Berea College | Courtesy of Lexington Herald-Leader

By Linda Blackford | Lexington Herald-Leader

For the second year in a row, Berea College has been named the top liberal arts college in the United States.

This ranking, however, is not from U.S. News and World Report, and it doesn’t look at ACT scores or the size of a school’s endowment. Instead, Washington Monthly’s 12th annual college ranking judges schools on how well they serve low-income and first-generation college students, the kinds of jobs graduates get, and how much public service they perform.

“Unlike the prestige- and wealth-driven metrics put out by the likes of U.S. News and World Report, our rankings measure what colleges do for their country,” reporter Kevin Carey writes. “Instead of rewarding colleges for the number of applications they reject, we give them credit for enrolling unusually large numbers of low-income and first-generation students. Instead of assuming that the most expensive schools are also the best, we recognize universities that produce research, train the next generation of scientists and Ph.D.s, and instill their graduates with an ethos of public service.”

Berea wins in two categories: best liberal arts college in the nation and best “bang for the buck” college in the South.

Berea, founded in 1859 as a co-educational and racially integrated school, is one of just a few tuition-free schools left in the country. It is dedicated to educating low-income Appalachian students. Between 80 percent and 90 percent of Berea’s students are on federal Pell grants, which defines them as coming from low-income families.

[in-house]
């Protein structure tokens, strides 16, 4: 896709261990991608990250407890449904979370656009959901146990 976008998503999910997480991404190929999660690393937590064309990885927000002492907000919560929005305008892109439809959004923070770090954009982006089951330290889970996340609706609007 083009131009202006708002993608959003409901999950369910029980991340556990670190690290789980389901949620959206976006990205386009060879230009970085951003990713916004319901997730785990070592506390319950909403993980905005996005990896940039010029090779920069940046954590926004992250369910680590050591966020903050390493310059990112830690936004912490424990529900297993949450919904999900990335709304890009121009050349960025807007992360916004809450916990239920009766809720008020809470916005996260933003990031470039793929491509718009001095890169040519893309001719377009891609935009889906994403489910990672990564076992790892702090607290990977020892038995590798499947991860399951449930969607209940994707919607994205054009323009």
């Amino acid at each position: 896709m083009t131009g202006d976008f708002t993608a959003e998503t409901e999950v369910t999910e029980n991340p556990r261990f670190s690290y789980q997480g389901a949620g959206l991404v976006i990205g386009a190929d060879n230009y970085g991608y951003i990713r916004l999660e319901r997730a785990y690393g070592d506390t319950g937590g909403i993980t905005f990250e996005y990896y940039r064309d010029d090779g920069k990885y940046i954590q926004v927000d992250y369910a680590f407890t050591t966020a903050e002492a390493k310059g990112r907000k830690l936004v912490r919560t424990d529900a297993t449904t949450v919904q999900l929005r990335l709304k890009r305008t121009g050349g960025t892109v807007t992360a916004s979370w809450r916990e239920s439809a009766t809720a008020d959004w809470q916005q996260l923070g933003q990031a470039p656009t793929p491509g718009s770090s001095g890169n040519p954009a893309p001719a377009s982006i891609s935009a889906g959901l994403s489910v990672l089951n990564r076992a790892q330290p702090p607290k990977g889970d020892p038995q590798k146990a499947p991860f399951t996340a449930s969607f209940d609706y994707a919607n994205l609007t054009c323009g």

Nationally, the graduation rate of Pell grant students is in the mid-teens. Berea’s graduation rate of Pell Grant students is 62 percent.

“Recognition for Berea College and our success in serving low-income students is especially gratifying,” Berea President Lyle Roelofs said. “The criteria for Washington Monthly rankings focuses on aspects consistent with Berea’s mission.”

Nearly half of Berea graduates pursue advanced degrees and half work in service-related occupations, Roelofs said.

The University of Kentucky ranked 184th among national universities, hampered by its relatively high tuition price — $12,540 — for families making less than $75,000 a year, and a relatively low number of Pell-eligible students — 25 percent — in a poor state. In comparison, the University of California at Davis, which is ranked ninth, has 32 percent of its students on Pell grants and charges $11,369 for families making less than $75,000 a year.

The University of Louisville ranked 221st among national universities.

Here’s how Kentucky schools finished in Washington Monthly’s “Best Bang for the Buck” ranking of colleges in the South.

Berea College, 1

Brescia University, 21

Murray State University, 28

Campbellsville University, 39

Georgetown University, 40

Eastern Kentucky University, 62

Asbury University, 66

Western Kentucky University, 77

Alice Lloyd College, 83

Bellarmine University, 84

Union College, 89

Transylvania University, 93

Thomas More College, 104

Kentucky Wesleyan College, 106

Lindsay Wilson College, 107

Northern Kentucky University, 108

University of the Cumberlands, 115

Morehead State University, 121

University of Louisville, 138

University of Kentucky, 141

Spalding University, 150

Kentucky Christian University, 161

Kentucky State University, 167

University of Pikeville, 168

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